The condition often sudsides without treatment, however should there be a need for management then in the case of infection, an antibiotic or antiparasitic medication may be given[1]


This syndrome can be found anywhere. However, it is abnormally prevalent in tropical areas, showing higher prevalence in men than women.[7] This syndrome is also exceedingly common in the warm damp parts of the world.[4] The syndrome is also more likely to be contracted by small children since they spend an increased amount of time outside in the dirt.[8] While it is still a mystery why the prevalence is higher in Indians, the warm damp environment is a perfect place for the parasites to grow and thrive. The epidemiological aspect of Löffler's syndrome isn't well known since there have been minimal statistics reported on the topic.[citation needed]


In 1909 a man named H. French first described the condition.[4] Then in 1932 Wilhelm Löffler[1] drew attention to the disease in cases of eosinophilic pneumonia caused by the parasites Ascaris lumbricoides,[2] Strongyloides stercoralis and the hookworms Ancylostoma duodenale and Necator americanus. Finally in 1943 the condition was called tropical eosinophilia by RJ Weingarten, and later officially named Löffler's syndrome.[4] The most well-known case of Löffler's syndrome was in a young boy from Louisiana. He arrived at the hospital reporting a high fever after three days, as well as having rapid breathing. "He was hospitalized and treated with supplemental oxygen, intravenous methylprednisolone, and nebulized albuterol."[9] The boy's symptoms quickly subsided and upon further investigation it was discovered that the boy worked caring for pigs. A test was then performed on the pigs' fecal matter and surrounding soil; it contained the parasite that had caused the boy's ailment.[citation needed]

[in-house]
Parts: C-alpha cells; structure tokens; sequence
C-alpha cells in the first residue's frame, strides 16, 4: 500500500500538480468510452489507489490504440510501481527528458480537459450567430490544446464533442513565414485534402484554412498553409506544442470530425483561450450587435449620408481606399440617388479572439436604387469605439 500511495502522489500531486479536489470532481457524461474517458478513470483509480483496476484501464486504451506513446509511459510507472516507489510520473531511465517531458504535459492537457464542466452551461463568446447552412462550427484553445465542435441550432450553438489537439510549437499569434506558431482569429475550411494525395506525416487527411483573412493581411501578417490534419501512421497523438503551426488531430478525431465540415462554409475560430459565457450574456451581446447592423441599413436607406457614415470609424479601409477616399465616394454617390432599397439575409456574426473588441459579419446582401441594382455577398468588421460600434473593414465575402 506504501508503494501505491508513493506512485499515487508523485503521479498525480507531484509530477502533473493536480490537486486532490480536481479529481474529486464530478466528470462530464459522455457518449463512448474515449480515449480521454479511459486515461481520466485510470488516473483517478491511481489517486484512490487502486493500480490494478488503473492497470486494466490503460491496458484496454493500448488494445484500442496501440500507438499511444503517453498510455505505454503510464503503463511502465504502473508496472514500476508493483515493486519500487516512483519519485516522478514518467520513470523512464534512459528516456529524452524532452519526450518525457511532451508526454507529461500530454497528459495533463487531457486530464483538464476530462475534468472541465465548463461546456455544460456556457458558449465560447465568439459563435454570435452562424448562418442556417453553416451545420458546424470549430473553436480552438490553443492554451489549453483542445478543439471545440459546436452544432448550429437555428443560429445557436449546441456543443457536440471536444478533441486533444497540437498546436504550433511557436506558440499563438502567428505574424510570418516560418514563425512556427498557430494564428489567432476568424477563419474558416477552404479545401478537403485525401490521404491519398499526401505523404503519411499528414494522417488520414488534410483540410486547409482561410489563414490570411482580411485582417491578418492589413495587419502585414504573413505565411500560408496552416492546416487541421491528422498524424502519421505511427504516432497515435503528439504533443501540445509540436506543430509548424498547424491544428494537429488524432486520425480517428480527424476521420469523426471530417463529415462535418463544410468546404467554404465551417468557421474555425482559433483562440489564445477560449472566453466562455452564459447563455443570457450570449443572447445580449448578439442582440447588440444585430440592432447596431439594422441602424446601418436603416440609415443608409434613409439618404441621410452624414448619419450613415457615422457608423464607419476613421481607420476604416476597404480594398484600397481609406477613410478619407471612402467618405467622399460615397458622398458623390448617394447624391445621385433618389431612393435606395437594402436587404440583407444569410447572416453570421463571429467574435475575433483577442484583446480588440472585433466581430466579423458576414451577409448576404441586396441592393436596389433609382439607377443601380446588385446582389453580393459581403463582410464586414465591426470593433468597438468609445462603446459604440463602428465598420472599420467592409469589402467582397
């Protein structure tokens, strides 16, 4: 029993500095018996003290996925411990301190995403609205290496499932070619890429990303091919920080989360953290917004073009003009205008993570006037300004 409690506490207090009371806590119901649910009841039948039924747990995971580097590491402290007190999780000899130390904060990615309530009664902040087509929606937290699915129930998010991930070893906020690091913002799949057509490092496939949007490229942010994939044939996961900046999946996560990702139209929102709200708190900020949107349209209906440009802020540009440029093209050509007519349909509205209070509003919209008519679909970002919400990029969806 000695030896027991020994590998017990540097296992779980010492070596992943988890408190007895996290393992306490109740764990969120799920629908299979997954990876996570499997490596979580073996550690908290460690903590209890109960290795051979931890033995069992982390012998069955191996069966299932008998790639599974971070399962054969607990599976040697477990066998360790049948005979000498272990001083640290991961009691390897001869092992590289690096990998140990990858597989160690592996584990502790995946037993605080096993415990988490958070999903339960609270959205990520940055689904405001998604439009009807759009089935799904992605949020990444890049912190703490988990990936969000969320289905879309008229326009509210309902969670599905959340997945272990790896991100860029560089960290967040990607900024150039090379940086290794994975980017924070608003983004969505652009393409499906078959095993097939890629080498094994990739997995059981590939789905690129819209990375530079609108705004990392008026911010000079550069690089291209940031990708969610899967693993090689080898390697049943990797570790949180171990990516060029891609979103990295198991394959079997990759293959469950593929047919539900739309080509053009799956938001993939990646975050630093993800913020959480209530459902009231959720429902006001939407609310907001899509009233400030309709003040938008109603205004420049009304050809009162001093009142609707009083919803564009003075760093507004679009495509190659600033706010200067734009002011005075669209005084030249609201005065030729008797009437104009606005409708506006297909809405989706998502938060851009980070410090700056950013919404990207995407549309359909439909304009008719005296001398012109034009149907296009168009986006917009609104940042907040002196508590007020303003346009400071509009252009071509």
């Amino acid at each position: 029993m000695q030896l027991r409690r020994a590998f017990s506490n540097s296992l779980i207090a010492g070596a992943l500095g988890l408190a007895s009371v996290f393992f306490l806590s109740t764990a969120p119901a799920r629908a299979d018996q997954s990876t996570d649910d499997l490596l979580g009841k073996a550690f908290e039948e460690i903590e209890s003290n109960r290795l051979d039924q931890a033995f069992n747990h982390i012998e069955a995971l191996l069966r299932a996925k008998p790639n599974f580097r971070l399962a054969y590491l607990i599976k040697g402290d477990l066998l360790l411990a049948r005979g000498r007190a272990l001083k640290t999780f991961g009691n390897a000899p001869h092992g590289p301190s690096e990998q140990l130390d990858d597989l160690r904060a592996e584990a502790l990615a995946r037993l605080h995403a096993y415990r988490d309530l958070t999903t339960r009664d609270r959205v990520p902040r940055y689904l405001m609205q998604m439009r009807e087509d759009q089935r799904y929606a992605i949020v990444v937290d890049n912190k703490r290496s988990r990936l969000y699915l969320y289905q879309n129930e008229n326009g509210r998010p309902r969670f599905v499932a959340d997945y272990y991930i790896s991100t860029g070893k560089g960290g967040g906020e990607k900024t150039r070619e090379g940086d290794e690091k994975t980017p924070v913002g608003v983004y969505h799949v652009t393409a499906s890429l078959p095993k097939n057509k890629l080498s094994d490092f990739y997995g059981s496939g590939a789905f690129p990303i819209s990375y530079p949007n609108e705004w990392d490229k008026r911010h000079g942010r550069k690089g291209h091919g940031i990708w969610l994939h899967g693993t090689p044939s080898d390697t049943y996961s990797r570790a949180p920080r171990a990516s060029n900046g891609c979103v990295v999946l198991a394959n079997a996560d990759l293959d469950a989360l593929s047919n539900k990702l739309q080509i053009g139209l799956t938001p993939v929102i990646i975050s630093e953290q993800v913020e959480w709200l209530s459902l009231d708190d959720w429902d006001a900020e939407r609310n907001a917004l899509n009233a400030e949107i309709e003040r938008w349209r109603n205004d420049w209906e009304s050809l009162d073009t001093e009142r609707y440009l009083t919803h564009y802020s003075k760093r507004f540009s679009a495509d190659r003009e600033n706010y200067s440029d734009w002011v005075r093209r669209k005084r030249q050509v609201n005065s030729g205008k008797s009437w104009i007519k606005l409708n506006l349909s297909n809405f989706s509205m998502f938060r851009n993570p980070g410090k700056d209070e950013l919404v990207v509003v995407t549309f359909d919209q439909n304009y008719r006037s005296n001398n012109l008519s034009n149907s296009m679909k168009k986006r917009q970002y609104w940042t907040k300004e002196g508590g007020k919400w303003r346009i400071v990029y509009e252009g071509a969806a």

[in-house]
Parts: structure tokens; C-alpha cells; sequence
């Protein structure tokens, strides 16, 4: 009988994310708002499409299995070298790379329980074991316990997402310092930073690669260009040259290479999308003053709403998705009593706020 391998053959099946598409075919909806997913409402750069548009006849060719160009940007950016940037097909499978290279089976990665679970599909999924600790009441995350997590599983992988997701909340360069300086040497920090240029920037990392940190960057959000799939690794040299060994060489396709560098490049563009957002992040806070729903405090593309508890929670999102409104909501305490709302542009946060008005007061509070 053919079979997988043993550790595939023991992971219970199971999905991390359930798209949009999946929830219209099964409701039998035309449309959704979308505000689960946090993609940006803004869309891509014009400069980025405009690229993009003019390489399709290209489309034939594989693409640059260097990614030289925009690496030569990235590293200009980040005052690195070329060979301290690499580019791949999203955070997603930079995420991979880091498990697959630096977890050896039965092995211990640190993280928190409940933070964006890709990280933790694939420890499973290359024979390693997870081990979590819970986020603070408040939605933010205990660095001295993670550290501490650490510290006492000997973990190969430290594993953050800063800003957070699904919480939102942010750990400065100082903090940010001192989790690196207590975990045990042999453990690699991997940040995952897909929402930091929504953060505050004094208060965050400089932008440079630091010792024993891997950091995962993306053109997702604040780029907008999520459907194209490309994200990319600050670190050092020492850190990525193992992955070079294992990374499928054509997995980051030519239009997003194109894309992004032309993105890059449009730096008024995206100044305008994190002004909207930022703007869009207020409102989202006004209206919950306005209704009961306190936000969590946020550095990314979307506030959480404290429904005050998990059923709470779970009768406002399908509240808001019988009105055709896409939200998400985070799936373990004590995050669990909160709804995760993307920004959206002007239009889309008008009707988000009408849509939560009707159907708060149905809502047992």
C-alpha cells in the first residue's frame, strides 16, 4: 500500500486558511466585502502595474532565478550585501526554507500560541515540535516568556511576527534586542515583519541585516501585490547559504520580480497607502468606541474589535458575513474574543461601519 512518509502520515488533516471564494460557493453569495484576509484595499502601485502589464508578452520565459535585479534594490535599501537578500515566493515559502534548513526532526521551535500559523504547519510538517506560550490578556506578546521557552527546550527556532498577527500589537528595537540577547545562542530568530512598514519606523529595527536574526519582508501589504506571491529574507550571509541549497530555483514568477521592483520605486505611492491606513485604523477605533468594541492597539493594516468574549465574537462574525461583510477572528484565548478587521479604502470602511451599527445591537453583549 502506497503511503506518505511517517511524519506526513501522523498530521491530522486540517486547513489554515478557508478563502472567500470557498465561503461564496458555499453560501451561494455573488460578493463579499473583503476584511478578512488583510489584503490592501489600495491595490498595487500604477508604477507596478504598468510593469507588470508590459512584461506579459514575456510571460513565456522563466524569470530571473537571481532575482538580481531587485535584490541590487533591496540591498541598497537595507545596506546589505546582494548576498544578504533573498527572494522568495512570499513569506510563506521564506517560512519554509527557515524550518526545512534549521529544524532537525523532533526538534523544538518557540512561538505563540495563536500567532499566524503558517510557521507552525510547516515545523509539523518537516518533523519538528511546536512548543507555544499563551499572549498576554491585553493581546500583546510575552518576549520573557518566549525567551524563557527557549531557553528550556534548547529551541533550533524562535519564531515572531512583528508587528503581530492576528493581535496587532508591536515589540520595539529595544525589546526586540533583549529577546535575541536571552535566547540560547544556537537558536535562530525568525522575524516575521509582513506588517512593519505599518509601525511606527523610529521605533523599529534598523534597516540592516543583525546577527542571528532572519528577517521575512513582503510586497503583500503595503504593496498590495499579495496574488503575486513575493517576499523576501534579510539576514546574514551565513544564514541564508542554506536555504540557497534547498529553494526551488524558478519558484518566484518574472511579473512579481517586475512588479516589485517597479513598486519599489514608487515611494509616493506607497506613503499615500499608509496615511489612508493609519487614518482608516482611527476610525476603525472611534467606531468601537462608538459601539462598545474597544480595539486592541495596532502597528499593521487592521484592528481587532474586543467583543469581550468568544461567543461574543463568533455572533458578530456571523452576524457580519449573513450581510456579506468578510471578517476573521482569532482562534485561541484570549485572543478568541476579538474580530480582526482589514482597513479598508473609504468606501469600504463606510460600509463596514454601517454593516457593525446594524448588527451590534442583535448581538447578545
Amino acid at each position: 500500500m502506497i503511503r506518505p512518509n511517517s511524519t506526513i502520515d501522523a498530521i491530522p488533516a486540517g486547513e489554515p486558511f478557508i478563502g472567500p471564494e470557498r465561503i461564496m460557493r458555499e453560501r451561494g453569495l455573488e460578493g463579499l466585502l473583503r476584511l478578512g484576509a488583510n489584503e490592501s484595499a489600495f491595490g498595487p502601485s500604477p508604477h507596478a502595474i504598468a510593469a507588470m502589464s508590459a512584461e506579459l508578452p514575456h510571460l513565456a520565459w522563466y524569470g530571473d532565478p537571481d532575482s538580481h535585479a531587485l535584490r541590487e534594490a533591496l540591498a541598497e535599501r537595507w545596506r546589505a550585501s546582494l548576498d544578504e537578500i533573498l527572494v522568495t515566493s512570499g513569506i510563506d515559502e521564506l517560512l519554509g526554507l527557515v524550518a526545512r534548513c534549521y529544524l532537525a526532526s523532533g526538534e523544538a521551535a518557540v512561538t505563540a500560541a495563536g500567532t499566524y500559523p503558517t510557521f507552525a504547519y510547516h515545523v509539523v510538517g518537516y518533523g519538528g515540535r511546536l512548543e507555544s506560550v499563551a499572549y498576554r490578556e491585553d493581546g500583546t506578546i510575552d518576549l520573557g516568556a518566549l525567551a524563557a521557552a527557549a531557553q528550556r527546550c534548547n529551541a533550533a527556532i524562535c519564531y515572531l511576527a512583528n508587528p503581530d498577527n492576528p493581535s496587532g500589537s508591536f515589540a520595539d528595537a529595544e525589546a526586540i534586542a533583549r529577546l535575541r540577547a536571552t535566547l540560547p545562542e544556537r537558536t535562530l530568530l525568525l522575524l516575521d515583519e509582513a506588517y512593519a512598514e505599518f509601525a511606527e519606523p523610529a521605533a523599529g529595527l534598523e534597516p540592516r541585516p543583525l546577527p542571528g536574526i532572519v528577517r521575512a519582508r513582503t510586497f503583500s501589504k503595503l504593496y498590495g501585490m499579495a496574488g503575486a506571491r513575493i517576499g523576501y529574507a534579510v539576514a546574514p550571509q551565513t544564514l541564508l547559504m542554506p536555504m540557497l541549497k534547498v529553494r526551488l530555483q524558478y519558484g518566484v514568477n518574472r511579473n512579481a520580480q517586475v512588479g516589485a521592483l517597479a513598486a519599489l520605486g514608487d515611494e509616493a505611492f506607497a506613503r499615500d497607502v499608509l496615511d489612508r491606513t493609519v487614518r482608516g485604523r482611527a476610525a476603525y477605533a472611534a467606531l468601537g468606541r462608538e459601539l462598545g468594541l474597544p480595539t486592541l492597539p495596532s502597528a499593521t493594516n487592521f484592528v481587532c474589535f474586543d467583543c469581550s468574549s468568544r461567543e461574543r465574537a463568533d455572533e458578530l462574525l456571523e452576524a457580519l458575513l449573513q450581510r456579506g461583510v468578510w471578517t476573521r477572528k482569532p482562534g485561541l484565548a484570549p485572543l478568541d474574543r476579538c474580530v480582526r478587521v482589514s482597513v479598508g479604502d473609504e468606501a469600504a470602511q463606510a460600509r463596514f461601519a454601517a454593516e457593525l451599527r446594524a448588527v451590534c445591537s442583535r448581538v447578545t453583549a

Another incident again involved a young boy who had been experiencing vomiting and a fever for a span of 3 months. When the doctors finally took an echocardiograph of the child they discovered that the "patient's admission blood count showed leukocytosis with an abnormally elevated level of peripheral eosinophils."[10] The child was then diagnosed with Löffler's endocarditis, and immediately began immunosuppressive therapy to decline the eosinophilic count.